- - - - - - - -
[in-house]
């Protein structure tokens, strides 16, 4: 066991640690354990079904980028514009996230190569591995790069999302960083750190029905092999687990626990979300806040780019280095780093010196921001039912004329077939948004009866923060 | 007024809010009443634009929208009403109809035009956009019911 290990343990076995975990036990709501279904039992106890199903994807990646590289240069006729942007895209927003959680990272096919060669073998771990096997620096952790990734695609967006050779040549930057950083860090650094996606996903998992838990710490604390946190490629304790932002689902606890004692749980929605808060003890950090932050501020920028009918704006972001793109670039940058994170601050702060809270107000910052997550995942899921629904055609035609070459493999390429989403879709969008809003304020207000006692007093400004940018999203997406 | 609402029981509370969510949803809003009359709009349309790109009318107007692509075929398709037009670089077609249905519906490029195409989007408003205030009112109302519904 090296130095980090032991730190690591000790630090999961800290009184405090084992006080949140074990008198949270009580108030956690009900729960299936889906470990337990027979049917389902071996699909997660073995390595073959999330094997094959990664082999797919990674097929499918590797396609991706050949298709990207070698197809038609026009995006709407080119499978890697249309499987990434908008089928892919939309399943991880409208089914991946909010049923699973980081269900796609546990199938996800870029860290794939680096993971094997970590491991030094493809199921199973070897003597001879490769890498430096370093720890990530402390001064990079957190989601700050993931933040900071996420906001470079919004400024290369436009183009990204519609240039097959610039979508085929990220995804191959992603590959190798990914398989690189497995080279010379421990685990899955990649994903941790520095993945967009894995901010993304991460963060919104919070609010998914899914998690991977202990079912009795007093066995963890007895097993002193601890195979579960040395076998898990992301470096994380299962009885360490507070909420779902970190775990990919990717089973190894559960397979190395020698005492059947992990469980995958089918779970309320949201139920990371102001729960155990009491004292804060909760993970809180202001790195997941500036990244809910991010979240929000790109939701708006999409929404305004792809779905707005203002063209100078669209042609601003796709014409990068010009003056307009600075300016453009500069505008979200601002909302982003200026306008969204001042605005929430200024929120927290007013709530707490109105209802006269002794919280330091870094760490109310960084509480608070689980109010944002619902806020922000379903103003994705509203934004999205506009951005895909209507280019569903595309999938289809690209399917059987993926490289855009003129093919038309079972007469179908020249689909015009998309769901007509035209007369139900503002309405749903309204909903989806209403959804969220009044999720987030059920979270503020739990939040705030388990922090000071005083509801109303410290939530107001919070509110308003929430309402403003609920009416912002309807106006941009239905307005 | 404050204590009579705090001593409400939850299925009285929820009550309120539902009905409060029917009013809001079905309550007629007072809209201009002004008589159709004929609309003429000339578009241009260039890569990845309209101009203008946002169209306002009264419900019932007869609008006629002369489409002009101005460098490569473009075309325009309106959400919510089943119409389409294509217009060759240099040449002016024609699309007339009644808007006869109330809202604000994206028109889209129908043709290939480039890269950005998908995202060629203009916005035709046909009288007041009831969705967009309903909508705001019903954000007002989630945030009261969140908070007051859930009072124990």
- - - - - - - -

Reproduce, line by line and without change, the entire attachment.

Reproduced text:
[in-house]
């Protein structure tokens, strides 16, 4: 066991640690354990079904980028514009996230190569591995790069999302960083750190029905092999687990626990979300806040780019280095780093010196921001039912004329077939948004009866923060 | 007024809010009443634009929208009403109809035009956009019911 290990343990076995975990036990709501279904039992106890199903994807990646590289240069006729942007895209927003959680990272096919060669073998771990096997620096952790990734695609967006050779040549930057950083860090650094996606996903998992838990710490604390946190490629304790932002689902606890004692749980929605808060003890950090932050501020920028009918704006972001793109670039940058994170601050702060809270107000910052997550995942899921629904055609035609070459493999390429989403879709969008809003304020207000006692007093400004940018999203997406 | 609402029981509370969510949803809003009359709009349309790109009318107007692509075929398709037009670089077609249905519906490029195409989007408003205030009112109302519904 090296130095980090032991730190690591000790630090999961800290009184405090084992006080949140074990008198949270009580108030956690009900729960299936889906470990337990027979049917389902071996699909997660073995390595073959999330094997094959990664082999797919990674097929499918590797396609991706050949298709990207070698197809038609026009995006709407080119499978890697249309499987990434908008089928892919939309399943991880409208089914991946909010049923699973980081269900796609546990199938996800870029860290794939680096993971094997970590491991030094493809199921199973070897003597001879490769890498430096370093720890990530402390001064990079957190989601700050993931933040900071996420906001470079919004400024290369436009183009990204519609240039097959610039979508085929990220995804191959992603590959190798990914398989690189497995080279010379421990685990899955990649994903941790520095993945967009894995901010993304991460963060919104919070609010998914899914998690991977202990079912009795007093066995963890007895097993002193601890195979579960040395076998898990992301470096994380299962009885360490507070909420779902970190775990990919990717089973190894559960397979190395020698005492059947992990469980995958089918779970309320949201139920990371102001729960155990009491004292804060909760993970809180202001790195997941500036990244809910991010979240929000790109939701708006999409929404305004792809779905707005203002063209100078669209042609601003796709014409990068010009003056307009600075300016453009500069505008979200601002909302982003200026306008969204001042605005929430200024929120927290007013709530707490109105209802006269002794919280330091870094760490109310960084509480608070689980109010944002619902806020922000379903103003994705509203934004999205506009951005895909209507280019569903595309999938289809690209399917059987993926490289855009003129093919038309079972007469179908020249689909015009998309769901007509035209007369139900503002309405749903309204909903989806209403959804969220009044999720987030059920979270503020739990939040705030388990922090000071005083509801109303410290939530107001919070509110308003929430309402403003609920009416912002309807106006941009239905307005 | 404050204590009579705090001593409400939850299925009285929820009550309120539902009905409060029917009013809001079905309550007629007072809209201009002004008589159709004929609309003429000339578009241009260039890569990845309209101009203008946002169209306002009264419900019932007869609008006629002369489409002009101005460098490569473009075309325009309106959400919510089943119409389409294509217009060759240099040449002016024609699309007339009644808007006869109330809202604000994206028109889209129908043709290939480039890269950005998908995202060629203009916005035709046909009288007041009831969705967009309903909508705001019903954000007002989630945030009261969140908070007051859930009072124990």